Scientific Correspondence

Crop Residue Management in Cotton

A. V. Ramanjaneyulu, B. Ramprasad, N. Sainath, E. Umarani, Ch. Pallavi, J. Vijay and R. Jagadeeshwar

  • Page No: 001 - 008
  • Published online: 04 Mar 2021

  • Abstract

Cotton is the most important commercial crop across rainfed growing regions in India. It produces kapas which has wide variety of uses in industry. Besides, it leaves lot of residues which include stalks, locules, leaves and roots in the field after picking kapas. A huge quantity of residue is being generated across different cotton growing states in India and a large portion of it is being burnt on-farm primarily to clear the field for sowing succeeding crops and for clean cultivation. But, it is leading to environmental pollution and emission of green houses gases. Further, valuable plant material is being lost which otherwise can be used for productive purposes. Many researchers found that insitu incorporation of crop residue would enrich soil fertility, enhances crop productivity and conserves the environment. This paper discussed various machinery with main emphasis on multi crop shredder and also different options for managing the cotton residues effectively.

Keywords :   Cotton residue, burning,  pollution, management, multicrop shedder

  • Introduction

    Cotton is one of the world’s most important fibers and cash crops. It is the most widely used natural fiber in the world. Nearly 250 million people including smallholder farmers and their families across the world are depending on the cotton crop and its by products for their livelihood. In India, it provides direct livelihood to 6.0 million farmers and indirectly to 40-50 million people in the cotton trade and processing. India ranks first in the world in area under cotton cultivation (12.77 million ha). It is also the largest cotton producer in the world with 28.50 million bales followed by China (27.25 million bales), United States (20.02 million bales), Brazil (12.00 million bales) and Pakistan (8.00 million bales) ( It is grown across northern, central, southern and also eastern zone states in India. It is predominantly cultivated in the states of Maharashtra, Gujarath and Telangana accounting for 60.3% of the country’s cotton production. In Telangana state, it was cultivated in an area of 2.12 million ha during 2019-20 and it stood third in the country with a production of 55.61 million tonnes (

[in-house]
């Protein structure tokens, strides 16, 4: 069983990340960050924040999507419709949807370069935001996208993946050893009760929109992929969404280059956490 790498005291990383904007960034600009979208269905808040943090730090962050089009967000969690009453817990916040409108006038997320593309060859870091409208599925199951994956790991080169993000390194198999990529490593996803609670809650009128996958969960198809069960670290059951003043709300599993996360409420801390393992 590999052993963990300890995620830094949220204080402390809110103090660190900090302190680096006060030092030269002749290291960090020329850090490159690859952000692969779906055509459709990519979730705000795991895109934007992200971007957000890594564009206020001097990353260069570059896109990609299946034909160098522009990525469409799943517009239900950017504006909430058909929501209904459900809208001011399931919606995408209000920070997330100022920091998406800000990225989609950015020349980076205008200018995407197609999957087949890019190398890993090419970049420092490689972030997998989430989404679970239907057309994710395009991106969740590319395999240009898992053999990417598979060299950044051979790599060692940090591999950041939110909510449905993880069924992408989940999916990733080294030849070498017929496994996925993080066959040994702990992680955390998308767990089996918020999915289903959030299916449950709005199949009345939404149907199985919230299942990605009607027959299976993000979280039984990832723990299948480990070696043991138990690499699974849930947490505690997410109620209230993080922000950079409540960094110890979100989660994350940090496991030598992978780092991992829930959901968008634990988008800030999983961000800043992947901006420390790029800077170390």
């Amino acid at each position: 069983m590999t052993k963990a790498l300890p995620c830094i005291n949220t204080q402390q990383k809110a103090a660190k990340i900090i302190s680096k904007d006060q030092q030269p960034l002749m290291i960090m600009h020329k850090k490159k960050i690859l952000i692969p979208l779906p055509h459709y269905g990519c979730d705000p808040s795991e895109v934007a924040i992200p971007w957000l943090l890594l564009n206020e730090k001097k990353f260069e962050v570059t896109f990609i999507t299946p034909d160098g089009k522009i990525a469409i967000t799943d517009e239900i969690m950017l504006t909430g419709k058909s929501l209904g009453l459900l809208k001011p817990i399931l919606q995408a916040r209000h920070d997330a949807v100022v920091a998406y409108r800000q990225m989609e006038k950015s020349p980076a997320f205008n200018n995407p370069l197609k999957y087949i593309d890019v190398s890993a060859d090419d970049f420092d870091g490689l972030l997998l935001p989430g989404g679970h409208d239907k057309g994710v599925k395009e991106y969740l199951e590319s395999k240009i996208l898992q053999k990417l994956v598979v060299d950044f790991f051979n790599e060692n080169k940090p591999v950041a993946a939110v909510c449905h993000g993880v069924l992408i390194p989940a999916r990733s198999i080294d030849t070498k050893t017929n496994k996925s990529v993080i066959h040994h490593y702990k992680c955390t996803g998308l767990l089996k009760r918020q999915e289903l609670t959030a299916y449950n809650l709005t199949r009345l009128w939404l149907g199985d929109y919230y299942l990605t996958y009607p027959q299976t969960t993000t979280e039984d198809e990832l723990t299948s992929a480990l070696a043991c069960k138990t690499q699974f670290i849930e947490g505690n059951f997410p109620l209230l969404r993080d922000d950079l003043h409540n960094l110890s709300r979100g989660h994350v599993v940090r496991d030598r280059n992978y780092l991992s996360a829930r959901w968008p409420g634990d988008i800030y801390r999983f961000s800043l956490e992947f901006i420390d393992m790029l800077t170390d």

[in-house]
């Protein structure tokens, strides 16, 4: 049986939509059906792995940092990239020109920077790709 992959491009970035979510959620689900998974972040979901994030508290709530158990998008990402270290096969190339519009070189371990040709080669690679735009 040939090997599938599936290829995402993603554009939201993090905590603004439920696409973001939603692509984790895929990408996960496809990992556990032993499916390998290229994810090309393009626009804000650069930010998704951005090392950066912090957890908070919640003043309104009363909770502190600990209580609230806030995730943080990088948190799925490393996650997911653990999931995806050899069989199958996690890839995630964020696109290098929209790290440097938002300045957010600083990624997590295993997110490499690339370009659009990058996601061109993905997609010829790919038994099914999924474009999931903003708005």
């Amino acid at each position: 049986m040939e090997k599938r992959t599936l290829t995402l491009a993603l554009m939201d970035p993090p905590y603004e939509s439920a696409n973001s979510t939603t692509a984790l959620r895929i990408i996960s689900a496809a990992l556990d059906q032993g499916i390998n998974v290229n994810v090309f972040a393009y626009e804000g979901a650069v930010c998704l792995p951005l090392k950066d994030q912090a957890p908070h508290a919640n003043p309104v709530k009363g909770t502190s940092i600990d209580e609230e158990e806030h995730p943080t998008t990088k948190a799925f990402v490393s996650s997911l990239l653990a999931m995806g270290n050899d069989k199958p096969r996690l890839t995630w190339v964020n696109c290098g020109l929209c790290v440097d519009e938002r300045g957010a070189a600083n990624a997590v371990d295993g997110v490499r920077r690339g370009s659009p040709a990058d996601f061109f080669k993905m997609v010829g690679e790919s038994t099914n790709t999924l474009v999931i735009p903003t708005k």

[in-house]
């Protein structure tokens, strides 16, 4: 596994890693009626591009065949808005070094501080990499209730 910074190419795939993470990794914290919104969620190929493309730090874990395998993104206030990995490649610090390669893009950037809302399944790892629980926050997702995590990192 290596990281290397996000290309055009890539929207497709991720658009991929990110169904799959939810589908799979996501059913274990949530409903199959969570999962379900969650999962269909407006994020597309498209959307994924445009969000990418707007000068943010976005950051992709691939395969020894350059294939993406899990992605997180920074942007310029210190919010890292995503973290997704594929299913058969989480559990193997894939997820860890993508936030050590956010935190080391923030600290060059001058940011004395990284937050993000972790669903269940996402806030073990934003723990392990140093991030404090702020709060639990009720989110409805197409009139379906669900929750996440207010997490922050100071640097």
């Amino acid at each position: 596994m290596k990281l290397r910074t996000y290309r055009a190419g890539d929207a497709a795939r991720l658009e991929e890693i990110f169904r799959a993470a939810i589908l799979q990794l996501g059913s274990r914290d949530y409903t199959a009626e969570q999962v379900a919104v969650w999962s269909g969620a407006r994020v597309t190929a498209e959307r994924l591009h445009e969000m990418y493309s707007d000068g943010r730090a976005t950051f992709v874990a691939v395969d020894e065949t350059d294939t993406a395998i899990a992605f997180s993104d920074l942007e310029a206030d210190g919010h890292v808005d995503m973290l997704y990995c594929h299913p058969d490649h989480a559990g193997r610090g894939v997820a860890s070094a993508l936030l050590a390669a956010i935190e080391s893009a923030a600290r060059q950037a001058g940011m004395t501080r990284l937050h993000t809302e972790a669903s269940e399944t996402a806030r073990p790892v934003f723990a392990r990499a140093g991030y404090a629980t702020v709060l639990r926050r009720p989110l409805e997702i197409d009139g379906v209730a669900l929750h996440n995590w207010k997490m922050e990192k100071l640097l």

• Economic Importance of Cotton

    All parts of the cotton plant are highly useful as furnished below (Figure 1)

    Ø It provides the basic raw material i.e. fibre or lint for making cotton cloth in the textile industry

    Ø The short fiber on seed called ‘fuzz’ provides cellulose for making plastics, explosives and other products. It is also used in high quality paper products and processed for padding mattresses, furniture and automobile cushions

    Ø Cotton seed is also used as a high protein concentrate in baked goods and other food products. It is used in the vanaspati industry and can also be used as fodder for milch cattle for better milk production

    Ø The cotton seed is crushed to obtain oil, meal and hulls. Seed contains 15-20% oil, 20% protein and 3.5% starch.

    Ø Cotton seed oil is used for shortening, cooking and salad dressing.

    Ø Fine quality cotton seed oil can be used in cosmetics especially in moisturizing lotions and bath soaps

    Ø Decorticated cotton seed meal (cake) contains 41% crude protein and 78% total digestible nutrients (TDN). It contains 0.15-0.25% calcium, 0.95-1.71% phosphorus, essential amino acids like lysine (1.76-2.13%) and threonine (1.24-1.58%) (Thirumalaisamy et al., 2016). It is rich in nutrients with 6.6% nitrogen, 2-3% phosphrous and 1-2% potash. Its addition to the soil reduces the pH of soil thus reclaims saline soil to some extent. Further, it is a slow nitrogen release organic manure. It is a good source of food for soil bacteria, earth worms, etc. It can be used for enriching Agricultural soils, as feed for cattle, poultry birds and fishes

    Ø The stalks and leaves are incorporated into the soil to enrich the soil fertility.